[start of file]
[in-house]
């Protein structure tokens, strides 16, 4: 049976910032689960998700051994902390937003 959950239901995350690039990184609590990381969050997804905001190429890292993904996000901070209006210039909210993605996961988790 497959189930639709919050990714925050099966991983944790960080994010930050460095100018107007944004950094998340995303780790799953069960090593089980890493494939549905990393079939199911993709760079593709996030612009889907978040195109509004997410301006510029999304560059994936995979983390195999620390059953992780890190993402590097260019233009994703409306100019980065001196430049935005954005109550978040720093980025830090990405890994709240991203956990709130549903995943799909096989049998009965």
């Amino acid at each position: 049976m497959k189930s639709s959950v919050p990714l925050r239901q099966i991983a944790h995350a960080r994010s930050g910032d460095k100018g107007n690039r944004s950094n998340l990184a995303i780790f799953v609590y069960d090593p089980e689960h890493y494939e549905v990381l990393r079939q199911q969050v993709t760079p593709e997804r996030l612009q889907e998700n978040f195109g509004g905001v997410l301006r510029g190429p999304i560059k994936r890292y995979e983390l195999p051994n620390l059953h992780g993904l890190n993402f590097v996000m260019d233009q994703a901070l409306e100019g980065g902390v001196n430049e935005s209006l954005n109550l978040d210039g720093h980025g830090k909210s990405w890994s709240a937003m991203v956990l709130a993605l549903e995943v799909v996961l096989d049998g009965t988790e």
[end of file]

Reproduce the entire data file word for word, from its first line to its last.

[in-house]
């Protein structure tokens, strides 16, 4: 049976910032689960998700051994902390937003 959950239901995350690039990184609590990381969050997804905001190429890292993904996000901070209006210039909210993605996961988790 497959189930639709919050990714925050099966991983944790960080994010930050460095100018107007944004950094998340995303780790799953069960090593089980890493494939549905990393079939199911993709760079593709996030612009889907978040195109509004997410301006510029999304560059994936995979983390195999620390059953992780890190993402590097260019233009994703409306100019980065001196430049935005954005109550978040720093980025830090990405890994709240991203956990709130549903995943799909096989049998009965």
């Amino acid at each position: 049976m497959k189930s639709s959950v919050p990714l925050r239901q099966i991983a944790h995350a960080r994010s930050g910032d460095k100018g107007n690039r944004s950094n998340l990184a995303i780790f799953v609590y069960d090593p089980e689960h890493y494939e549905v990381l990393r079939q199911q969050v993709t760079p593709e997804r996030l612009q889907e998700n978040f195109g509004g905001v997410l301006r510029g190429p999304i560059k994936r890292y995979e983390l195999p051994n620390l059953h992780g993904l890190n993402f590097v996000m260019d233009q994703a901070l409306e100019g980065g902390v001196n430049e935005s209006l954005n109550l978040d210039g720093h980025g830090k909210s990405w890994s709240a937003m991203v956990l709130a993605l549903e995943v799909v996961l096989d049998g009965t988790e």